“A crisis like no other.” This is how the International Monetary Fund (IMF) described the COVID-19 crisis, which hit the world economy like a tsunami, imposing unparalleled financial pain and enduring uncertainty across most businesses. Those in the transportation, hospitality and energy sectors rank among the most severely impacted.
Oil markets in particular have been deeply affected, with repercussions throughout the supply chain. The industry suffered several back-to-back unprecedented shocks. Virtually overnight, oil demand declined by nearly 20% – a far cry from estimates earlier that year, where many expected a loss of up to 500,000 barrels a day. Forecasting agencies today agree that total oil demand destruction for 2020 will be just under 9 million barrels a day (mb/d). Oil prices subsequently collapsed, with US WTI (West Texas Intermediate) becoming negative in April.
In response, major oil producers formed the largest collaboration in the history of the industry to curtail supply, with countries like the U.S., Canada and Brazil cooperating with OPEC and its allies – known as OPEC+. The latter, led by Saudi Arabia and Russia, announced in April a production curb of nearly 10 mb/d and have since cautiously relaxed their cuts, which will taper off over 2 years. Although the market has recovered from its darkest phase in April, a full recovery and a return to pre-COVID 19 conditions are yet to happen.
The crisis is not over yet, and its repercussions will resonate for years to come. Though we now have the highest global COVID-19 infection rate so far, the pandemic’s economic impact seems to be less severe than in earlier days. Economic strain seems to be lessening partly due to an improved understanding of the virus, more effective treatment and better prepared hospitals, as well as more flexible lockdowns. People are beginning to learn how to live with the virus while going to work and sending their children to school.
The prevailing sentiment is that COVID-19 shock will be transitory and that sooner or later the economy, energy demand and prices will all adjust and resemble the world as we once knew it. But so far, the crisis has left us with more questions than answers.
Accelerating Change in the Face of Crisis
A handful of issues dominated energy industry gatherings before the pandemic. Chief among them was the energy transition and intensifying competition between fossil fuels and green energy. Another important and related topic was peak oil demand. Most industry-related forecasts agreed that demand may peak after 2030 or even as late as 2040. Add to that the role of transformative technologies such as digitalization and the industry may see astounding benefits long term.
Apart from the early days of the COVID-19 crisis, when survival was the name of the game, those three pre-crisis themes quickly regained popularity, albeit with significantly different timeframes. Many believe that the pandemic has simply accelerated the energy transition and that oil demand will peak much sooner than originally thought.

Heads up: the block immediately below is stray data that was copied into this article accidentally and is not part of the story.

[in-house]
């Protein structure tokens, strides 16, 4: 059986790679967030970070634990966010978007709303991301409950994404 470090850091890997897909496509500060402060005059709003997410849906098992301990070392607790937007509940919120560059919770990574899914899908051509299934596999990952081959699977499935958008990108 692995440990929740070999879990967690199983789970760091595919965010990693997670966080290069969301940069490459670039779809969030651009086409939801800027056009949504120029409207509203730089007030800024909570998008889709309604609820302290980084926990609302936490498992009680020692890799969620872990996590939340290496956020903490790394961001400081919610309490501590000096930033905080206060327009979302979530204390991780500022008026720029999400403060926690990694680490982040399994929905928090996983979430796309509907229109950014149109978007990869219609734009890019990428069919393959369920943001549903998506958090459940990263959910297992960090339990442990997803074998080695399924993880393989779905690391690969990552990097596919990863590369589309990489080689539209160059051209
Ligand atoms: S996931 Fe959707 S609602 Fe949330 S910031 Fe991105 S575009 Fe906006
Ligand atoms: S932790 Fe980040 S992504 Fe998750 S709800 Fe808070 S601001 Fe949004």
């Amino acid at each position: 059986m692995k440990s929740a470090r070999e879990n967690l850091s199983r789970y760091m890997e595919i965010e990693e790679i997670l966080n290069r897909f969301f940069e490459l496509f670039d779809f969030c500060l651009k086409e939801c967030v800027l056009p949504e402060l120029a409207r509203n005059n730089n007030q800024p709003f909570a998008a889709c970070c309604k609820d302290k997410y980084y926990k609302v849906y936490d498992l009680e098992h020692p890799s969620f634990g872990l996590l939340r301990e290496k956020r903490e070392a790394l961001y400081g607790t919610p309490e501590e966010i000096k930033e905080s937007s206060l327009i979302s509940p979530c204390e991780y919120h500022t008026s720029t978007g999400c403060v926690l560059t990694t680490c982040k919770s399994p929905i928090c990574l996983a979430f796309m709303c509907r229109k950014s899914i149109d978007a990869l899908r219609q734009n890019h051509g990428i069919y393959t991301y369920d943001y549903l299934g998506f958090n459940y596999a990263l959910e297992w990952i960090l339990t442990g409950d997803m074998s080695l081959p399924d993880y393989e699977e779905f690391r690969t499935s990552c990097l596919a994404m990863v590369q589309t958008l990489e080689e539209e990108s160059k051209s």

Interestingly, in summer 2020, oil major BP garnered significant public attention by presenting two scenarios in which oil demand was assumed to have peaked already in 2019 – a sharp contrast to its pre-COVID analysis, in which the peak wouldn’t occur until at least the 2030s. A lot of uncertainty surrounds those two issues, but ‘going digital’ has surely accelerated and become a key feature of businesses the world over, as companies concentrate first and foremost on employee safety, as well as operational efficiency and cost reduction.
In the midst of the ongoing debates, on a more fundamental level one cannot help but wonder to what an extent the pandemic may have distorted the strategy and priorities of energy businesses – small and large, private and public alike. To what extent had they been prepared for a crisis of such magnitude, or did their risk analysis overlook such a scenario? Have they responded effectively and efficiently to the rapidly unfolding situation? Where were the gaps and challenges? What did they struggle with most? Do they need to revisit their pre-COVID 19 priorities? What should be done to boost resilience in an increasingly dynamic, challenging and complex market post-COVID-19?
These are some of the questions included in the recent survey Crystol Energy carried out in collaboration with AspenTech.
The answers reveal whether the post COVID-19 world expects to carry out business as usual or prepare for new trends and paths. This leads us to an even more holistic question. Currently, most economic and energy forecasts display a rather mechanistic understanding of how the pandemic is affecting the economy and energy markets. It is a one-way street, in which energy markets depend on the economy and the economy on the pandemic.
Estimates of the magnitude of the shock and the time to recover have increased. In reality, there is the possibility that the economy and energy markets will react to the “new normal” and embark on changes that will look very different from returning to the status quo. The main question therefore becomes: what if independent forces and largely unforeseen new prospects have developed because of the crisis, with structural implications for the energy and chemical industry, irrespective of how the virus is progressing? While it is understandable that businesses are primarily focusing on recovery, it would be short-sighted indeed to overlook such scenarios. Perhaps one of the greatest lessons COVID-19 has taught us is to expect the unexpected.
To learn more, watch our on-demand webinar: COVID-19 and the Energy Industry – A Transitory Shock or New Path?